Reality Check - Too Good To Be True

While fraud may be in simulated headlines in your Future Financiers event, it doesn't have the real-life consequences.  Many people have suffered huge financial losses at the hands of men like Bernie Madoff, who defrauded investors of billions of dollars (estimates range between $10 billion and $17 billion) in the largest Ponzi scheme in US history.

Named for Charles Ponzi, the scheme works by paying investors with money taken from other investors rather than profits from actual investing.  So long as existing investors leave their cash "invested", and/or additional investors can be found, the scheme can be mantained for a long time.  In Madoff's case, it lasted for over 10 years!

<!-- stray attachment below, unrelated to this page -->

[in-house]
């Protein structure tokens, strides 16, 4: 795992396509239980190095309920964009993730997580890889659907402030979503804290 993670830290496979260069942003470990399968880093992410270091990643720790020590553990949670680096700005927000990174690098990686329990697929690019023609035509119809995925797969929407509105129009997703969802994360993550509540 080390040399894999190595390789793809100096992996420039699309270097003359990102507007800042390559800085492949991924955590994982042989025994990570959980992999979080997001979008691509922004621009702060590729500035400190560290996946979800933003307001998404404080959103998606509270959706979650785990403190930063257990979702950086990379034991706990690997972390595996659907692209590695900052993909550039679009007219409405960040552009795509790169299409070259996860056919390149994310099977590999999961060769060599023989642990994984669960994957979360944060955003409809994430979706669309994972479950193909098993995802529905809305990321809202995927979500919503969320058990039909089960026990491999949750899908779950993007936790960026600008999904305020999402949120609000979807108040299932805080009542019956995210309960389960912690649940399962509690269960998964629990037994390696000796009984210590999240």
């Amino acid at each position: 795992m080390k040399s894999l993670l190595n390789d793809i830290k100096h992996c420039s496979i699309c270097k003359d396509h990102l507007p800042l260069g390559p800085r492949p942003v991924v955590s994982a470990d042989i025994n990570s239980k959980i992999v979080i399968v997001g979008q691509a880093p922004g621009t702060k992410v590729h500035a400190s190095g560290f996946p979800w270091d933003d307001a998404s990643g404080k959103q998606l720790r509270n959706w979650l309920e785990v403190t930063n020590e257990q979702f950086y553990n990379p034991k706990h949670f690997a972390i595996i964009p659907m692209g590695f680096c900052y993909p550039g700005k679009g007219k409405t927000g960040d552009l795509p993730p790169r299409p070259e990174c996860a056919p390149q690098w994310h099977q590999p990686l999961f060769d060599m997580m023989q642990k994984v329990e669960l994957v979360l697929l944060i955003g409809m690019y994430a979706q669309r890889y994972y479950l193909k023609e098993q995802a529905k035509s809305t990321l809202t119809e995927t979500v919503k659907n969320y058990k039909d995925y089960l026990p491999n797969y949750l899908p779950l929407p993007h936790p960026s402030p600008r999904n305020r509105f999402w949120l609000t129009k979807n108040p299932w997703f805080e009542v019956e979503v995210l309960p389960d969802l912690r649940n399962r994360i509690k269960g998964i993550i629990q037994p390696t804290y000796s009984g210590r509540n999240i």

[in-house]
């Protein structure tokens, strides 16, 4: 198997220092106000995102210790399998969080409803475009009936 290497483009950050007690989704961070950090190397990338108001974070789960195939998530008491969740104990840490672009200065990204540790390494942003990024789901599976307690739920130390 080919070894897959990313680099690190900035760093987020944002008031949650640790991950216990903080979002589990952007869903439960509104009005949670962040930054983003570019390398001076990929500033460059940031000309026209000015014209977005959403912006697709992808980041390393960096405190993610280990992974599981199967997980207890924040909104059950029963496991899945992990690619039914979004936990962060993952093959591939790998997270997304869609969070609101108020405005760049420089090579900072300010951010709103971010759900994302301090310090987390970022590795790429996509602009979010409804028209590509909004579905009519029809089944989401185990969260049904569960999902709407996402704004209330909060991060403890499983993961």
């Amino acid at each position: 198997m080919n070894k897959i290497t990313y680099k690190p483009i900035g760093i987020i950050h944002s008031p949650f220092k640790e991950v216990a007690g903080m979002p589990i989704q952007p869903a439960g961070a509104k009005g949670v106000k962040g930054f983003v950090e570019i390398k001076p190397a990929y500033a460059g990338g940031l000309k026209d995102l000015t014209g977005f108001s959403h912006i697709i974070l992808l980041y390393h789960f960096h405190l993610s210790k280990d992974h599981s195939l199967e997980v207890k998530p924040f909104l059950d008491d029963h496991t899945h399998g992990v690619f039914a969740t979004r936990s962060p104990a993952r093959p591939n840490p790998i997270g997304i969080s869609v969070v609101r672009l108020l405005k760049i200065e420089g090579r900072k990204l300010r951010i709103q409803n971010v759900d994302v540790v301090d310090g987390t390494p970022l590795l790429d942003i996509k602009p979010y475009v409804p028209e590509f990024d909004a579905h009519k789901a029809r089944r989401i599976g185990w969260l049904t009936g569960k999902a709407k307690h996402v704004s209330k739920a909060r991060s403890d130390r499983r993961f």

Charles Ponzi defrauded his investors by claiming he would double their money in just 90 days, a 400% annual rate of return!  Yet thousands of people were deceived, and his eventual collapse brought down six banks with him.  All of this in just EIGHT MONTHS!

Madoff's scheme was more subtle.  He didn't promise outrageous returns like Ponzi.  His scheme involved a reliable return rather than a high one.  Investors simply never lost money!  Even when the stock market went through prolonged downturns, Madoff always paid a safe 10% annual return.

However both these men, as well as the many others who prey on investors, share one common theme - they promise something too good to be true.

Whether it be in the stock market or any other financial transaction, the cardinal rule remains, "If it seems too good to be true, it probably is."